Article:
characteristic of visual perception
(Redirected from Colours)

Colour (Commonwealth English) or color (American English) [1] is a property of light as seen by people. In Commonwealth English, it is spelled “colour” (notice the U), while in American English it is “color” (no U).

Results of adding different colours of light
Results of subtracting different colours of light
Pigment Colours - Classification

The most common colour names are:

"Primary colours" can be mixed to make other colours. Red, yellow, and blue are the three traditional primary colours. The primary colours for television screens and computer monitors are red, green and blue. Printers and paints use magenta, yellow, and cyan as their primary colours; they may also use black. Sometimes this set of colours is simply called red, yellow, and blue.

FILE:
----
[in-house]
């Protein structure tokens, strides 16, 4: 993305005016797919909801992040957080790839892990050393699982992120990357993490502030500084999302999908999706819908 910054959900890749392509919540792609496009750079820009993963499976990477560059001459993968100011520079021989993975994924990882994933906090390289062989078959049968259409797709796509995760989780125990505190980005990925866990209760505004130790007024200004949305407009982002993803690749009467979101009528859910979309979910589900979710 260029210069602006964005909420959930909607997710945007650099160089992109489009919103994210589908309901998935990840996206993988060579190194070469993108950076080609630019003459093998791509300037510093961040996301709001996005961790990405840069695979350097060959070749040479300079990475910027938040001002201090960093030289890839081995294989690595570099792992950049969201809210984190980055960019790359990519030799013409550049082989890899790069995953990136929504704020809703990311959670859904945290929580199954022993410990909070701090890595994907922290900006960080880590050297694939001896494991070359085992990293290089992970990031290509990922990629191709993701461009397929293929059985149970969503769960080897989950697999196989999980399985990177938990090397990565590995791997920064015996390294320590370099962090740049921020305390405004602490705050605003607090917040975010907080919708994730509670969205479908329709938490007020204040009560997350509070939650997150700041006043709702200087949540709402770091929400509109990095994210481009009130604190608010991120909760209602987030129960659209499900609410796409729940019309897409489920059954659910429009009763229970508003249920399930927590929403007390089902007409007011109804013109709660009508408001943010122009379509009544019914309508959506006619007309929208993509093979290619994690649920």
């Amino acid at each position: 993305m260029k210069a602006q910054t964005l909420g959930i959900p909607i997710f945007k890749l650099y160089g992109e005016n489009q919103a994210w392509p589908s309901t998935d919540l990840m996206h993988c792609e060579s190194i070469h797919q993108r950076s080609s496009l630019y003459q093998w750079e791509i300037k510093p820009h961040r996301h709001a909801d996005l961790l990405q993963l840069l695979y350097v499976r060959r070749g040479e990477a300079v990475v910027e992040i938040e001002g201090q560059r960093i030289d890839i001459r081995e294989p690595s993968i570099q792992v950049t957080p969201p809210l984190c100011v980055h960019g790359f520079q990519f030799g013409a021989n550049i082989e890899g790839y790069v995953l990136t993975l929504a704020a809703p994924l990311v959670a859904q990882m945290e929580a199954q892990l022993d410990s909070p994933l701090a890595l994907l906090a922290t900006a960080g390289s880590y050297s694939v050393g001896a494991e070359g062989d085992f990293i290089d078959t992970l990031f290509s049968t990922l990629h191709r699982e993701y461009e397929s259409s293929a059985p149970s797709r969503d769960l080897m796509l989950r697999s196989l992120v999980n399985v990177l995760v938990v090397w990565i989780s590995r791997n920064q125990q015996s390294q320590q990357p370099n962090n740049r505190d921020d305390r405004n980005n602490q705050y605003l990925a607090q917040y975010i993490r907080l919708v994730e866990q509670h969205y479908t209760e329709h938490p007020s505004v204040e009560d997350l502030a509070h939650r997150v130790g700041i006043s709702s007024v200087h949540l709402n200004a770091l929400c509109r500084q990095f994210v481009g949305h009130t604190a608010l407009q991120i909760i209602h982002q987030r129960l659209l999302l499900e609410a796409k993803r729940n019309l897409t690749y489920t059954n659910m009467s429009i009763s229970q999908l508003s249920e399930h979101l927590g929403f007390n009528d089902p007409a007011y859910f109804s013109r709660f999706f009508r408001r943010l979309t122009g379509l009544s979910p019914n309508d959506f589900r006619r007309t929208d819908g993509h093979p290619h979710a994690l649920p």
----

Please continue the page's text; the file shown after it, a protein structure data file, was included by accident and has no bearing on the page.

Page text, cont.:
People who can not see colours or have a distorted sense of colour are called colour blind. Most colour blind people are male.

Colours are sometimes added to food. Food colouring is used to colour food, but some foods have natural colourings, like beta carotene.

When something has no colour, it is transparent. An example is air.

The science of color is sometimes called chromatics, colorimetry, or simply color science.

A translucent material is not the same as a colourless material because it can still have a colour, like stained glass.

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